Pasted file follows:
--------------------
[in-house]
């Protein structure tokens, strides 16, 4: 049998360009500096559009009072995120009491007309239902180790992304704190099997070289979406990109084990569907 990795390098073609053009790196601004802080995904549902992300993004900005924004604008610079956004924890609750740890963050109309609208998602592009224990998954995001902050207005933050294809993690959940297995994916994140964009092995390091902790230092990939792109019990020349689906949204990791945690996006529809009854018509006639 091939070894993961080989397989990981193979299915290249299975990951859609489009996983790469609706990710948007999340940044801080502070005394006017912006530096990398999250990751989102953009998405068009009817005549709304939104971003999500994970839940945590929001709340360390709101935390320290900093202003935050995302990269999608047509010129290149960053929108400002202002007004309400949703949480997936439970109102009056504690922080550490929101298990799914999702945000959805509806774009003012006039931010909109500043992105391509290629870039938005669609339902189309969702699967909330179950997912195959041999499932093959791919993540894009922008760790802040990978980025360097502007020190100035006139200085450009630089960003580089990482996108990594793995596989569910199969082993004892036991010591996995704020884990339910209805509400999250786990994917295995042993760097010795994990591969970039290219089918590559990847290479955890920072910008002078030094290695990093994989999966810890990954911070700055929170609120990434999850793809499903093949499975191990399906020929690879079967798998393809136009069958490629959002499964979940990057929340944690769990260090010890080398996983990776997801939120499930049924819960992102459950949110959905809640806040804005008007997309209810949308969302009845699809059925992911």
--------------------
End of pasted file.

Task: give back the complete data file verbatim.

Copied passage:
[in-house]
């Protein structure tokens, strides 16, 4: 049998360009500096559009009072995120009491007309239902180790992304704190099997070289979406990109084990569907 990795390098073609053009790196601004802080995904549902992300993004900005924004604008610079956004924890609750740890963050109309609208998602592009224990998954995001902050207005933050294809993690959940297995994916994140964009092995390091902790230092990939792109019990020349689906949204990791945690996006529809009854018509006639 091939070894993961080989397989990981193979299915290249299975990951859609489009996983790469609706990710948007999340940044801080502070005394006017912006530096990398999250990751989102953009998405068009009817005549709304939104971003999500994970839940945590929001709340360390709101935390320290900093202003935050995302990269999608047509010129290149960053929108400002202002007004309400949703949480997936439970109102009056504690922080550490929101298990799914999702945000959805509806774009003012006039931010909109500043992105391509290629870039938005669609339902189309969702699967909330179950997912195959041999499932093959791919993540894009922008760790802040990978980025360097502007020190100035006139200085450009630089960003580089990482996108990594793995596989569910199969082993004892036991010591996995704020884990339910209805509400999250786990994917295995042993760097010795994990591969970039290219089918590559990847290479955890920072910008002078030094290695990093994989999966810890990954911070700055929170609120990434999850793809499903093949499975191990399906020929690879079967798998393809136009069958490629959002499964979940990057929340944690769990260090010890080398996983990776997801939120499930049924819960992102459950949110959905809640806040804005008007997309209810949308969302009845699809059925992911």